Advantages of Canning Craft Beer. So why have this kind of specialized festival? Unfortunately, there are still those people that push back against canned craft beer, thinking that the can imparts a metallic taste to the beer or that canned beers don’t mature as well as beers packaged in bottles. This festival is a chance to talk to those people about the advances that have been made in canning technologies in the last 5-7 years and the advances that are making canning even more beneficial for craft beer.

Sun King rev CANlaboration for 2017. Double 00 session ale using proprietary hops technology from Barth-Haas Hops in Germany

Sun King owners Dave Colt and Clay Robinson had always said that when Sun King chose to package beer (part of the original business plan) it would be in cans, harkening back to the days of their youth and collecting beer cans. So when Oskar Blues pioneered canning of craft beer in 2002 using plastic can liners (which in truth, have been around since the 70s), it was a good omen for the coming of Sun King. While SKB learned how to can from the manufacturer of their system around 2010, Oskar Blues was extremely helpful in learning how to navigate the world of canning while going through rapid expansion and growth.

Side by side blind taste tests have proven that canning craft beer does not produce a metallic taste and is often preferred to bottled beer. Yet some people still believe that canning has side affects. The plastic liners that keep the beer from touching the metal of the can may contain BPA (bisphenol A, soon to be a thing of the past as new BPA-free liners will be standard in a year or so), a chemical that has been banned from children’s toys because of a potential to cause cancer in infants. However, numerous studies have shown that the levels of BPA in canned beer are below any level that might cause health problems and in many cases are lower than those in canned sodas. And in truth, if you’re letting your infant drink canned beer or soda, you’ve got bigger issues with which to be dealing.

Canning craft beer allows for varied volumes – pints, crowlers, 12 oz., even the innovative 8 oz. cans that Flat 12 uses for the Pinko Russian Imperial Stout. Cans are also cheaper and easier to move and store (they’re low mass and stackable), and they extend the life of a beer because they are impermeable to light and don’t allow oxygen to enter. While cans do have some air when sealed, they don’t let any more air inside. Bottle caps on the other hand, are a constant source of new oxygen because they don’t seal completely – it’s true!

Here is an example of the Alumitek resealable can by Ball Corp. This is the Chaka, a belgian ale collaboration between Oskar Blues and Sun King in 2012. photo credit:

Issues with Canning Beer. Despite these advantages, there remain some practical issues that keep canning from being for every brewery. Canning is expensive in that it requires higher volumes of beer to be committed, since cans must be purchased in larger numbers. In addition, canning is not readily done by hand, unlike bottling which may be done on a per bottle basis without additional machinery. Along with all these cans comes all that cleaning; instead of one keg to make sure is sterile, it’s 124 of cans.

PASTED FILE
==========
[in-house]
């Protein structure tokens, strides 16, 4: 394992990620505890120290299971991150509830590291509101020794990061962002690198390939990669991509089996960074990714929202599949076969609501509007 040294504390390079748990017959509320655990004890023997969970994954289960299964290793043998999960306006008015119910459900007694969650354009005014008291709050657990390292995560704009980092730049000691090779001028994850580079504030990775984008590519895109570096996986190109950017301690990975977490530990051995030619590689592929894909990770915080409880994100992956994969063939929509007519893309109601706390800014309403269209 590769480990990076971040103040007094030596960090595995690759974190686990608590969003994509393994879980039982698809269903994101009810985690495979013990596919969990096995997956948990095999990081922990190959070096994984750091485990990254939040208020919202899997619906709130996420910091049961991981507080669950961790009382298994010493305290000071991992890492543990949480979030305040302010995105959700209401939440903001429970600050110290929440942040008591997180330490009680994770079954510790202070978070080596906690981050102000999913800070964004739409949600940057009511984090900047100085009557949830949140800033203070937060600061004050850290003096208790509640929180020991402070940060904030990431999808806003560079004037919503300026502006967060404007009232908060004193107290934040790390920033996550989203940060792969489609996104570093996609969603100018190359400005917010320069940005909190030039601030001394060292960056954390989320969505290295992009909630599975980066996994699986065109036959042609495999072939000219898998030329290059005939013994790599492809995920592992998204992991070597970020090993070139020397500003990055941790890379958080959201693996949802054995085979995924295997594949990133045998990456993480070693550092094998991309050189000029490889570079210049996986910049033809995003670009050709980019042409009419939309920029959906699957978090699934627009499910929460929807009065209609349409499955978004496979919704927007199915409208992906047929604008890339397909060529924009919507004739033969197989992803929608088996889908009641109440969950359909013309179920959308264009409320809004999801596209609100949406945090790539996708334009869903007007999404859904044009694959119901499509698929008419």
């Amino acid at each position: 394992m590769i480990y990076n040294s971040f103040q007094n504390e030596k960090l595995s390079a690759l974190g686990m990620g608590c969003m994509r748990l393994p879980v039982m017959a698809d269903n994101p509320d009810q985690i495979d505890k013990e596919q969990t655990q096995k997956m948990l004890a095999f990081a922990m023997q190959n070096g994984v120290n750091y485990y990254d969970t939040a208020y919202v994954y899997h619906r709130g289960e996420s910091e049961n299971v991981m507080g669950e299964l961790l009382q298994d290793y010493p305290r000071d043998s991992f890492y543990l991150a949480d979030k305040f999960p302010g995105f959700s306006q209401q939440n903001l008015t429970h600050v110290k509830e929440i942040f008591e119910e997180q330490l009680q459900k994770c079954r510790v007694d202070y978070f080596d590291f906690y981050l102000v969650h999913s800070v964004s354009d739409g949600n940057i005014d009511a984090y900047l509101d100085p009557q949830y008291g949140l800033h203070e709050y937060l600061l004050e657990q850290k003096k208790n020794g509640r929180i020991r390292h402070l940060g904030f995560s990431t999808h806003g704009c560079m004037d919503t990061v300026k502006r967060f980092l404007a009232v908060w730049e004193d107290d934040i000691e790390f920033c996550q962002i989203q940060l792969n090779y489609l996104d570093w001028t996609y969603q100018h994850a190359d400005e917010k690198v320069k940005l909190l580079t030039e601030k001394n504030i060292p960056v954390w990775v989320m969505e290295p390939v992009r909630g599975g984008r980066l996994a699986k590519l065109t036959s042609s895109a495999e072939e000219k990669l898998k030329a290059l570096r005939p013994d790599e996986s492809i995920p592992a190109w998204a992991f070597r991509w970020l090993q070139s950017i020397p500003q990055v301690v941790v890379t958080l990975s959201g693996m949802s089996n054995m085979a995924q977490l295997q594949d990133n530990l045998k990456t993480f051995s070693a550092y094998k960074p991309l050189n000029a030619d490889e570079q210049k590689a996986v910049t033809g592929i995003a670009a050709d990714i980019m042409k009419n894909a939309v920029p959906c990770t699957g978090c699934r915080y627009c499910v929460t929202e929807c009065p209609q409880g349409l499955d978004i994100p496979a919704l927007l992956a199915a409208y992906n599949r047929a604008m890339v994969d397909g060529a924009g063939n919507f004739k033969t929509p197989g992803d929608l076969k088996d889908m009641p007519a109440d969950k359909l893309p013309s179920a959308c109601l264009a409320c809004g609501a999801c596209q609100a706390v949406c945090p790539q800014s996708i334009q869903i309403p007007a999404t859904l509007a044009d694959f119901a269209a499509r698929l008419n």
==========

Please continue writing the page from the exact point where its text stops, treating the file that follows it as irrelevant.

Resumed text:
For Sun King, it took more than two years of testing and trials to make sure that beer which is great when stored and sold cold would also be great when stored in cans at room temperature. It’s nice to know that SKB cared enough about their patrons to get it right before they started canning – not everyone does. As Beth says, “At the end of the day you are only as good as the last beer that someone had from your brewery.”

There is also the issue of how you want your cans to look. Ball Corp. (out of Muncie, yeah!!) or Crown cans are high quality, but they make you order so many, and moving from printed cans to stickers or shrink sleeves add costs of their own if you want to do special releases. This is why flagship beers tend to be the ones that get canned, a brewery needs to invest in something they are pretty sure will sell. Of course, these are usually the beers that build the brand and pay the bills, so it isn’t too odd that they end up as the ones in cans.

Canning on a mobile line via Indiana Mobile Canning or Michigan Mobile Canning. Sure, a good picture, but he is drinking on the job?! Notice that they are canning Evil Czech Beer. photo credit: Michigan Mobile Canning

Innovations and Conclusion. Canning craft beer is becoming easier and cheaper with the advent of new technologies and smaller machinery. Smaller canning lines will allow more breweries to can an appropriate number of beers, and mobile canners (like Indiana Mobile Canning, and iCan Solutions) have helped as well. Sun King is one of the few breweries that have a canning line that can accept the Alumi-Tek 16 oz. resealable pint cans (see picture). There are also cans that have a completely removable lid to turn them into a better drinking vessel (I have no experience with these, do they help?).

Even with the known benefits of canning and in part because of the continuing issues associated with the cost of canning, only 10% of craft beer in 2014 ended up in cans. One of the reasons was that canning lost its cache when it came to be associated with cheap, mass market beer, even as the canning process got better and better. Sun King was only the 53rd craft brewery in the United States to can their product, and one of the first to sell that beer in stores. Since then, the trend has been upward and is still gaining momentum. Larger breweries that swore they would never can beer (such as Lagunitas and New Belgium) are now taking advantage of the canning technologies. Still not convinced? Come drink some canned beer from some of the best breweries in America at the CANvitational and learn the error of your ways.


A special shout out to Jessica Leonard and Chad Childers of Inklin Customs for my new avatar image. See them for all your Magic: The Gathering custom work – some of their acrylic custom cards are made by Anthony Noel of Zwybie’s Custom Works. See this article about his tap handles, flight boards, and other craft beer paraphernalia.